Although I can’t find any empirical data to back this claim up, from organizations that I have researched or been a part of, I believe piloting telework greatly increases the chance of success for any telework implementation. There are 2 main reasons any organization should pilot telework before a mass implementation. The first reason is obvious. A pilot is a learning opportunity for the organization. You can find out what works and, more importantly, what doesn’t work before rolling the initiative out to more employees. The second reason to run a pilot is to create momentum through small scale successes. Keep in mind that the number one barrier to telework is not technology but manager resistance. One way is to break through this barrier is to show tangible results within your own organization.
If you are piloting telework in your organization, keep the following 4 things in mind:
- Pilot group selection. Carefully consider whoever is going to go first. Remember, you want momentum. You want some success stories. It’s probably not a good idea to start where you have the most resistance or select work that will be most challenging to be done virtually. Consider executive sponsorship. The leader of the group(s) should be fully on board. The people involved should be supportive and want to telework. Examine the type of work the people do. Make sure it can be done virtually.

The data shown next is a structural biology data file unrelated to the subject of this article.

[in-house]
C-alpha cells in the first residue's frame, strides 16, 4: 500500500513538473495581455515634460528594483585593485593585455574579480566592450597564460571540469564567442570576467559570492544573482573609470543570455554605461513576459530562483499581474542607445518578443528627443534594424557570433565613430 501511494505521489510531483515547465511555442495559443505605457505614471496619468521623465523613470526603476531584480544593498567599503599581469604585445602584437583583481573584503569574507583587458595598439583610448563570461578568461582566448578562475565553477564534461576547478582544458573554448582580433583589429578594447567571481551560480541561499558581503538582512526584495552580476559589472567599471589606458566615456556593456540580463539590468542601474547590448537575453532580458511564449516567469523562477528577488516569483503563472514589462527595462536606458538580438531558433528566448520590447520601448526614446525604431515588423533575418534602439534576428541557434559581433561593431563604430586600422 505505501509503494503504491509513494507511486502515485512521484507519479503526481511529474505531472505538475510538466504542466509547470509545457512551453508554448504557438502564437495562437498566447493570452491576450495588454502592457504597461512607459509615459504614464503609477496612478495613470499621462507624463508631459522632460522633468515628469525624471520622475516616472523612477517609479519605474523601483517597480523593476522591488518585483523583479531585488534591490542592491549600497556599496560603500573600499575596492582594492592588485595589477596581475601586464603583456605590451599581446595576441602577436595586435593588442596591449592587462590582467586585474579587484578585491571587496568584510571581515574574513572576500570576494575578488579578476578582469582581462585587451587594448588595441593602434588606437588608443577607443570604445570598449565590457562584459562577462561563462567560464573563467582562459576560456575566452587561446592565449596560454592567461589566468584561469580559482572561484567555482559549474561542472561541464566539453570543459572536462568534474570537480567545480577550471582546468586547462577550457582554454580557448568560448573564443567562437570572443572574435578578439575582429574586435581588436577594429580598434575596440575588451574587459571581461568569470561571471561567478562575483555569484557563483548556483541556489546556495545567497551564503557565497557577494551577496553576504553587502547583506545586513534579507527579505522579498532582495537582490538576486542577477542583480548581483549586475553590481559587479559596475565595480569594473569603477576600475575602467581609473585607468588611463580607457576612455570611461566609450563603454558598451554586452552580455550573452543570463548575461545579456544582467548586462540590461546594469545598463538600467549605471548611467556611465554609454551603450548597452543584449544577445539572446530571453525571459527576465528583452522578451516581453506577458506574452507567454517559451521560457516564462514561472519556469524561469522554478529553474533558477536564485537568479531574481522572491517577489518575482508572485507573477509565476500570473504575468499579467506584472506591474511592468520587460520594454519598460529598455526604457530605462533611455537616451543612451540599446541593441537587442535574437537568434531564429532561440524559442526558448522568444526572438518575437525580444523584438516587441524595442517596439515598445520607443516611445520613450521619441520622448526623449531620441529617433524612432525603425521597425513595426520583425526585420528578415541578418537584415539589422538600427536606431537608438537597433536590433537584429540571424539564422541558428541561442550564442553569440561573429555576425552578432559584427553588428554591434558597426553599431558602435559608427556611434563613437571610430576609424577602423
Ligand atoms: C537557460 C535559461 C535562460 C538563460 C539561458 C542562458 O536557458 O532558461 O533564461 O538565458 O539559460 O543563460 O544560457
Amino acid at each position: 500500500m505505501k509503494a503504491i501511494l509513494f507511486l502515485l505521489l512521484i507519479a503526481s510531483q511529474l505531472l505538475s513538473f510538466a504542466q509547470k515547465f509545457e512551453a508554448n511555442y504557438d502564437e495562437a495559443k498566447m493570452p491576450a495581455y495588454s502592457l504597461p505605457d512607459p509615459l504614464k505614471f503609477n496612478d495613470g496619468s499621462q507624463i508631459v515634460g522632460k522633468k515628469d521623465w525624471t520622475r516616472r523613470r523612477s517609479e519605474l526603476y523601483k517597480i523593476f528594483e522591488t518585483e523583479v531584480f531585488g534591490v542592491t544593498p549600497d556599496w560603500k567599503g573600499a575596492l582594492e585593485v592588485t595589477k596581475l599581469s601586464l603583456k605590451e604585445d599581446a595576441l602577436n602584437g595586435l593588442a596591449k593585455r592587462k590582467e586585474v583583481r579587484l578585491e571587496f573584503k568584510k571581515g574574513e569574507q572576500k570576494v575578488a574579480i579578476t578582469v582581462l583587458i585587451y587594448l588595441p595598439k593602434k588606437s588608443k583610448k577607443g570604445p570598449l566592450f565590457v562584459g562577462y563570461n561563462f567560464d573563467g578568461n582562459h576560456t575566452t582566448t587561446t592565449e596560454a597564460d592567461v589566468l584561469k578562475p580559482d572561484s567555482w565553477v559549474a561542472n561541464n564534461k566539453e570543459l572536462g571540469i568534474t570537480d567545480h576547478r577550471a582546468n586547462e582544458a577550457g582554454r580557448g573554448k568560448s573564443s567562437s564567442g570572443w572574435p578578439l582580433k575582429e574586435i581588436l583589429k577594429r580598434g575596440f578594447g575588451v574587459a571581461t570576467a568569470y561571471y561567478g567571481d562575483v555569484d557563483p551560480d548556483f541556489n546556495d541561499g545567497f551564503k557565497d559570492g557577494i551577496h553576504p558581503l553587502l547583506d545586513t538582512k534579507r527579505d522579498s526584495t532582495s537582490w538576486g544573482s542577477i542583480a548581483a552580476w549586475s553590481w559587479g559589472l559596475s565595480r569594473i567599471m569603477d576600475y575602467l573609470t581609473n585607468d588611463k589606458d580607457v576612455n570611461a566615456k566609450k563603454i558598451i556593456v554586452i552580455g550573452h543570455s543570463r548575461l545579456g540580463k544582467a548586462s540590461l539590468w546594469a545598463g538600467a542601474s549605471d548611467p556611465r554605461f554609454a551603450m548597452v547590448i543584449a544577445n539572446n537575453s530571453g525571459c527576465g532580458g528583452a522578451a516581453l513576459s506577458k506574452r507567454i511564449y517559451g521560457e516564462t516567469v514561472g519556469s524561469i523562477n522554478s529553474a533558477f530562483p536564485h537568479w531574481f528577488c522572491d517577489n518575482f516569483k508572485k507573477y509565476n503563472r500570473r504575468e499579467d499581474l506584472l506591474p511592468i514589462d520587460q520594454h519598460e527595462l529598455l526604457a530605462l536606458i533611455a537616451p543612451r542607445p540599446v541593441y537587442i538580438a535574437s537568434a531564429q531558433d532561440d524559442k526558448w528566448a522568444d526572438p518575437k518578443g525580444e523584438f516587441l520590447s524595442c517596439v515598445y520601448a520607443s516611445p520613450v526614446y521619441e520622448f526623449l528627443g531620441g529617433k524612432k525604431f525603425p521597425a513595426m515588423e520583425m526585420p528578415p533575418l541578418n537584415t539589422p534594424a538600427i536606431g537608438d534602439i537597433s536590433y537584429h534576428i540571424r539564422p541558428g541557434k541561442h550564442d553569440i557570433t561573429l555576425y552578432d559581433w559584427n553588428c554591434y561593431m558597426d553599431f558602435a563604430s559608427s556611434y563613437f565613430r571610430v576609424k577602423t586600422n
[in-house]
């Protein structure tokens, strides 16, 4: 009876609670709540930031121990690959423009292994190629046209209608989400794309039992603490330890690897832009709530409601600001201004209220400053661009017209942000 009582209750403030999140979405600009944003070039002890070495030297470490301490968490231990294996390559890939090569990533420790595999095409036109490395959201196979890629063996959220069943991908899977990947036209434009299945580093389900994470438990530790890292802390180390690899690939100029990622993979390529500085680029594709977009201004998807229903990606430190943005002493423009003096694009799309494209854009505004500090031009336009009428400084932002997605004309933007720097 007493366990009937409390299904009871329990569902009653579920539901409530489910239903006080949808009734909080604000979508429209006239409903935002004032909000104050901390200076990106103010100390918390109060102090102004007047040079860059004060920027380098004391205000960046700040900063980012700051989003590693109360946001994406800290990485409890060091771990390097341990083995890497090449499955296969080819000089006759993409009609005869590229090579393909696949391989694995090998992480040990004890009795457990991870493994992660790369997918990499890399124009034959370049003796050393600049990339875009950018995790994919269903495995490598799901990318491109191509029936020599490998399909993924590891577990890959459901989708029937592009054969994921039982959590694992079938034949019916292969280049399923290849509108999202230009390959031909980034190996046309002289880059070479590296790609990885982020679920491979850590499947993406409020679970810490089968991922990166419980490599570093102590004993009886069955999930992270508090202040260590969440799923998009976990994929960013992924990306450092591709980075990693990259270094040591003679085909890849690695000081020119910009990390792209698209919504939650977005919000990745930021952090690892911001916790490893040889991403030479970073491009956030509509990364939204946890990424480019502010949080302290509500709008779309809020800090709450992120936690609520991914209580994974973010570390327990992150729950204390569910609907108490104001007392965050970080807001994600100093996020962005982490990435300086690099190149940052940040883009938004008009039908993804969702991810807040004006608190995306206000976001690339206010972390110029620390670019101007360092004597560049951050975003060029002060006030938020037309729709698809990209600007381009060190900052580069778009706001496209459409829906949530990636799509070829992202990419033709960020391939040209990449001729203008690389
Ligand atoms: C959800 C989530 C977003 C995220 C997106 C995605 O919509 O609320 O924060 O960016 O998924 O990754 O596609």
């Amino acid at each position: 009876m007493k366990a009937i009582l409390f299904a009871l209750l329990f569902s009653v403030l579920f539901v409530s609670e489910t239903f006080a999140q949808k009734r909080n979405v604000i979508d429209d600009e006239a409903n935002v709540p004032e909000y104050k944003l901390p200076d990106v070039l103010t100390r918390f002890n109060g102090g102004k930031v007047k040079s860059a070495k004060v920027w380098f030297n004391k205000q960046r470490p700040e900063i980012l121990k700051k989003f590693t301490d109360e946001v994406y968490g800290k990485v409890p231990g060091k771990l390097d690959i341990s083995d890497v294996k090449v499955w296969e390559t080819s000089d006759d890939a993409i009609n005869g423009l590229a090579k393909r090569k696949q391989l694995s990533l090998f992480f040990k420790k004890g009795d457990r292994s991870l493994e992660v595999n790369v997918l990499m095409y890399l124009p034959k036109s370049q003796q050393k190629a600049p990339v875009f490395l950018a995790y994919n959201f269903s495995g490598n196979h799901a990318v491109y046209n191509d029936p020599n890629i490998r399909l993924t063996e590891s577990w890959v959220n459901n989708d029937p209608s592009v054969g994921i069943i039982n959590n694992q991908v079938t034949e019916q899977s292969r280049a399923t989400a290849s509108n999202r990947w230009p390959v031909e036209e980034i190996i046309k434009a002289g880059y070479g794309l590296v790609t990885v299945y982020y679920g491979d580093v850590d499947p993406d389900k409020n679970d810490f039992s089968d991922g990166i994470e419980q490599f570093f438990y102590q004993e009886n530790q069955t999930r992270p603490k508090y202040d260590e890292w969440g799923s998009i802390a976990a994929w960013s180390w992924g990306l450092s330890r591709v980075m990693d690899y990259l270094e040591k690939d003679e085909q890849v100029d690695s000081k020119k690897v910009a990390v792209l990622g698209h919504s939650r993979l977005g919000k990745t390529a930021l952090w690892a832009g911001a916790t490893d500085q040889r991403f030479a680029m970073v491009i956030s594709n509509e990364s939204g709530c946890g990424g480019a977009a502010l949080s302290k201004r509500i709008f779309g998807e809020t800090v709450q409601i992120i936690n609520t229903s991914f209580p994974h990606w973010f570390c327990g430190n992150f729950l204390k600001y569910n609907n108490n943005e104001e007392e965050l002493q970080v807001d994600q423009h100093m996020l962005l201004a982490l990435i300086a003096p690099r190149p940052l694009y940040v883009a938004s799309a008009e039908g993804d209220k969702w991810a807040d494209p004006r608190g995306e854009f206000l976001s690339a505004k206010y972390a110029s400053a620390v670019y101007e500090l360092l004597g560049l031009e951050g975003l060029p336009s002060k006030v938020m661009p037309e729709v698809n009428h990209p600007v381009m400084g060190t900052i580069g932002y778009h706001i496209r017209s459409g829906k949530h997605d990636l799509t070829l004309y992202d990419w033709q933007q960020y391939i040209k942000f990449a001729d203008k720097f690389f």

- Communication. This is a recurring theme in most of my blog posts. You can never communicate too much. Make sure everyone involved is on the same page, has their questions answered, and knows where to go for support. Also, communicate with the broader organization. Let everyone know what is going on. You will eventually expand telework to the rest of the organization so get them engaged early.
- Training and equipment. Make sure people have the right tools to do the job. Conduct an assessment of the pilot organization to identify the assets needed to be successful. This refers to the physical things you provide, such as laptops, and the intangible skills, such as communication. Help provide the intangible skills through formal training.
- Metrics. The most important thing, I believe, is to have appropriate success metrics. Performance metrics can be used to highlight the tangible results of the pilot by comparing pilot results to a baseline or benchmark. The metrics may be a mix a qualitative measures (e.g.. survey results of how teleworkers or managers felt during the pilot) and quantitative measures (money saved, productivity improvements, or key process metrics). If your organization already has established performance metrics, then leverage the same metrics or at least ensure alignment for any new metrics created for the pilot.
Have you run or participated in a telework pilot before? Let me know I would love to hear the results.